July 11, 2018

Castro Questions State Department, USAID on Trump’s Latin America Policy

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WASHINGTON– Congressman Joaquin Castro (TX-20), a member of the House Committee on Foreign Affairs and House Permanent Select Committee on Intelligence, and First Vice Chair of the Congressional Hispanic Caucus, had the following question and answer session with State Department’s Acting Principal Deputy Assistant Secretary of the Western Hemisphere Affairs Bureau Kenneth H. Merten and USAID’s Senior Deputy Assistant Administrator for the Bureau for Latin America and the Caribbean Sarah-Ann Lynch at the House Committee on Foreign Affairs hearing today on Trump’s Latin America policy:

Rep. Castro: “Thank you for your testimony today. Many Americans and many around the world have been shocked by the Trump Administration’s use of family separation—separating young kids from their parents—as a deterrent, what the Administration would consider a deterrent, to having people attempt to come here, including those who are seeking asylum, legally, to the United States.

“And a few weeks ago now, I was one of the Members of Congress who went down and visited two of the centers who are keeping these kids. One of them is what is called a “tender age shelter,” and it’s called Casa Presidente, in Brownsville, Texas.

“And myself, and Sheila Jackson Lee, and a few others held an 8-month-old named Roger, who had been separated from his family. The staff told us they believe that he came with his sister, because his mother had died. There was a 1-year-old girl named Leah who was also in the room with us.

“What role does the State Department play in the reunification of these young children?”

Ambassador Merten: “Sir, thanks for the question. As I believe I’ve said in earlier questions similar to this, we work in countries with our host governments. We work in places like Central America to try and eliminate the root causes of this—”

Rep. Castro: “—But I mean specifically. Because some of these parents have been deported now. Is the State Department involved if they’re back in the Northern Triangle countries and trying to get their kids back? Is the State Department involved at all? Because HHS is not in Guatemala or Honduras or El Salvador.”

Ambassador Merten: “I’ll be honest with you, I am not sure that our Consular officials are involved in that process. I can take that back and get you a clearer answer on that, but I’m not aware of that.”

Rep. Castro: “I hope that you will, and I’ll submit my question for the record, because I’d like to know if the State Department, that deals with other nations—and, of course, our domestic agencies here—whether they can represent to the American people that none of these children has died or been severely injured while in the custody of the United States government. That’s my question.

“I’d also like to echo the comments by Representative Engel, and also my colleague Congresswoman Torres, about CICIG and the work that it’s doing to fight corruption in Guatemala. And although I think it’s fair to always be critical of any organization and take a critical look, I think it’s important when we think about helping these countries get back on their feet, to make sure that we have an organization that’s trying to root out corruption and really restore the rule of law.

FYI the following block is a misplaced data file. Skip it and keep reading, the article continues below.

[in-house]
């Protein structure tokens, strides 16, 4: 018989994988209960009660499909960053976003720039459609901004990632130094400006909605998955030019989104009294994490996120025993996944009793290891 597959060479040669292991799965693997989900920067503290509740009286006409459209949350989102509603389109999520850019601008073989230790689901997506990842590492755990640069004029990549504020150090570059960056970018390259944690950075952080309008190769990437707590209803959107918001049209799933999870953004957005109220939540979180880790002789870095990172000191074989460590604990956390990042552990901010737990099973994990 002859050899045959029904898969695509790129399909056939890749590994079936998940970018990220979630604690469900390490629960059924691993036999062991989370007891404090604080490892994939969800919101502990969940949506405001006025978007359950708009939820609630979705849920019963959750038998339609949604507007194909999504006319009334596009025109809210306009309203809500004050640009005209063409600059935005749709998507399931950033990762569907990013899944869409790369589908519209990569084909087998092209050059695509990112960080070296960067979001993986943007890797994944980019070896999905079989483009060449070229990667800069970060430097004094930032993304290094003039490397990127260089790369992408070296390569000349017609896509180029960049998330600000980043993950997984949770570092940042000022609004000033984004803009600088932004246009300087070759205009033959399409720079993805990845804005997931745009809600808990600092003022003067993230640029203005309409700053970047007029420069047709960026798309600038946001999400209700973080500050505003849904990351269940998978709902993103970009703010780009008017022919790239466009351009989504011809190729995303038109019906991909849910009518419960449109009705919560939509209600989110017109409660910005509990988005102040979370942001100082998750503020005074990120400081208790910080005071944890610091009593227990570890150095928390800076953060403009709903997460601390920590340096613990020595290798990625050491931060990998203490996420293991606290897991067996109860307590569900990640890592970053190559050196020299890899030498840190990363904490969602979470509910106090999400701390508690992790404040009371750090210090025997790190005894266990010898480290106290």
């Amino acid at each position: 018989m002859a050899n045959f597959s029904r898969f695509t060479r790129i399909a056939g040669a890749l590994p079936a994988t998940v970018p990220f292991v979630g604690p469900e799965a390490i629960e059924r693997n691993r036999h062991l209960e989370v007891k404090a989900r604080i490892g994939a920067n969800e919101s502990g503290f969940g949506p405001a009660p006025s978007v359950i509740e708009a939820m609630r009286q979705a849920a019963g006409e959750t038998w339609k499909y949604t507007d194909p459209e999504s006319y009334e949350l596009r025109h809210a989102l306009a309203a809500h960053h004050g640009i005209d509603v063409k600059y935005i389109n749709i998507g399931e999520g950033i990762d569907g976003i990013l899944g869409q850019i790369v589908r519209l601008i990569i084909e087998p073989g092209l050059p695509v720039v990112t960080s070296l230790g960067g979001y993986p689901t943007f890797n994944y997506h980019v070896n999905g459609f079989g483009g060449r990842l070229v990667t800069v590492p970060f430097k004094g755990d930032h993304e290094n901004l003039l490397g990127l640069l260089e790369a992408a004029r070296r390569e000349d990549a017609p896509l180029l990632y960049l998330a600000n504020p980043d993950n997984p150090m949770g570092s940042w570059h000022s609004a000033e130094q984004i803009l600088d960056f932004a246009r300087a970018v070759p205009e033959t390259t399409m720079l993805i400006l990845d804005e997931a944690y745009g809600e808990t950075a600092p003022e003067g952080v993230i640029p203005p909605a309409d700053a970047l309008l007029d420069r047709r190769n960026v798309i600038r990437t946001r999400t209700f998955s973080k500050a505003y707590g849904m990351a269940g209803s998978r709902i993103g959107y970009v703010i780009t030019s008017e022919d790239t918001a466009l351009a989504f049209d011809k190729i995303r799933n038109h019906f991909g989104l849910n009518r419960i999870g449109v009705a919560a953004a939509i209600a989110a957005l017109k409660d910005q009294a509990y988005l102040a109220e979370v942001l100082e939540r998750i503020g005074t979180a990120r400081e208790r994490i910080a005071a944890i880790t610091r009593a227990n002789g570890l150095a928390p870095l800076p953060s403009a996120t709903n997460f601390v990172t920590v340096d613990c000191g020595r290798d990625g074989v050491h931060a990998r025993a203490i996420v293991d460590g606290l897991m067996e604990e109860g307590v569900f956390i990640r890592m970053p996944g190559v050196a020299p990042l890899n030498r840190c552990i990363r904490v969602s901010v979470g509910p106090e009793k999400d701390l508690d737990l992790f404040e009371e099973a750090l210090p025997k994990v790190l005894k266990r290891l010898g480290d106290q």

“Let me ask you this, because Congressman Kinzinger spoke a minute ago about making sure that countries fix the things that are wrong with themselves. And I agree. I think that the best antidote to having many people want to come to the United States who are undocumented, is to work with the nations to the South to make sure that the economies there are strong.

“But let me ask you: if you’re Mexico, and there is in the United States an incredible demand for drugs coming from the United States, what strategy is going to be successful to completely root out the trafficking of drugs to the United States, where you have a huge demand for it? And because Mexico is not Colombia, which obviously is in South America, but it’s basically got a 2,000-mile border with the United States.

“So in other words, it’s a centrally, geographically it’s a central country for drug trafficking routes. How do they combat that?”

Ambassador Merten: “This is not exactly an area that I have expertise. In terms of the domestic demand, my understanding is that the Administration is putting together policies to look at fentanyl and look at ways that we can reduce people’s use of these drugs.

“In terms of working with other countries, which is where we operate, the State Department, we have excellent cooperation with Mexico and with other countries in the region, including Colombia, to work with them to reduce the amount of these things that they produce, that they prosecute those who are responsible.

“We, as I mentioned earlier, we have this working group with the Mexicans on combatting, and Central Americans on combatting transnational criminal organizations. This is ongoing work, it’s important work, and we believe we’re hopeful that it will ultimately be successful.”

Rep. Castro: “And my last comment. The reason that I pose that questions is because as we try to help them figure this out, I think for them, if you’re a relatively poor nation where the rule of law is not what it should be, and there is incredible corruption, and you’ve got people who are not making much money, very poor, who are basically tempted to go into the drug trade, or be part of the drug trade, and there’s an incredible demand right up North for those drugs, the challenge of rooting that out is gigantic. I yield back.”

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